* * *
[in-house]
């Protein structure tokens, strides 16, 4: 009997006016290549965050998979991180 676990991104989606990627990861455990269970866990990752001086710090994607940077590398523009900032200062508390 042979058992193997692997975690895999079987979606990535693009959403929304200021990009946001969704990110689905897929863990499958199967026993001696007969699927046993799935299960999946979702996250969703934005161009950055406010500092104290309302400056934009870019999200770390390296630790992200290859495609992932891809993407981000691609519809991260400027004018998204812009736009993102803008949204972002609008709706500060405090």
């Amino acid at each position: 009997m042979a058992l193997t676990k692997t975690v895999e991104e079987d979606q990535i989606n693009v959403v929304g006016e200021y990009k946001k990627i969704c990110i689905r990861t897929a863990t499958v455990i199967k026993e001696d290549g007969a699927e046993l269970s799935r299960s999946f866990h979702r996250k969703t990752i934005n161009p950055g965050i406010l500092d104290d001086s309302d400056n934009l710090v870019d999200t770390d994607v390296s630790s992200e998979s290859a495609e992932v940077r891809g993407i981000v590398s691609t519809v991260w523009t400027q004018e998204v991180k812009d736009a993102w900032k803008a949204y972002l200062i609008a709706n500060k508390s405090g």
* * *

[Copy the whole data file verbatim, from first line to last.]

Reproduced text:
[in-house]
């Protein structure tokens, strides 16, 4: 009997006016290549965050998979991180 676990991104989606990627990861455990269970866990990752001086710090994607940077590398523009900032200062508390 042979058992193997692997975690895999079987979606990535693009959403929304200021990009946001969704990110689905897929863990499958199967026993001696007969699927046993799935299960999946979702996250969703934005161009950055406010500092104290309302400056934009870019999200770390390296630790992200290859495609992932891809993407981000691609519809991260400027004018998204812009736009993102803008949204972002609008709706500060405090």
């Amino acid at each position: 009997m042979a058992l193997t676990k692997t975690v895999e991104e079987d979606q990535i989606n693009v959403v929304g006016e200021y990009k946001k990627i969704c990110i689905r990861t897929a863990t499958v455990i199967k026993e001696d290549g007969a699927e046993l269970s799935r299960s999946f866990h979702r996250k969703t990752i934005n161009p950055g965050i406010l500092d104290d001086s309302d400056n934009l710090v870019d999200t770390d994607v390296s630790s992200e998979s290859a495609e992932v940077r891809g993407i981000v590398s691609t519809v991260w523009t400027q004018e998204v991180k812009d736009a993102w900032k803008a949204y972002l200062i609008a709706n500060k508390s405090g």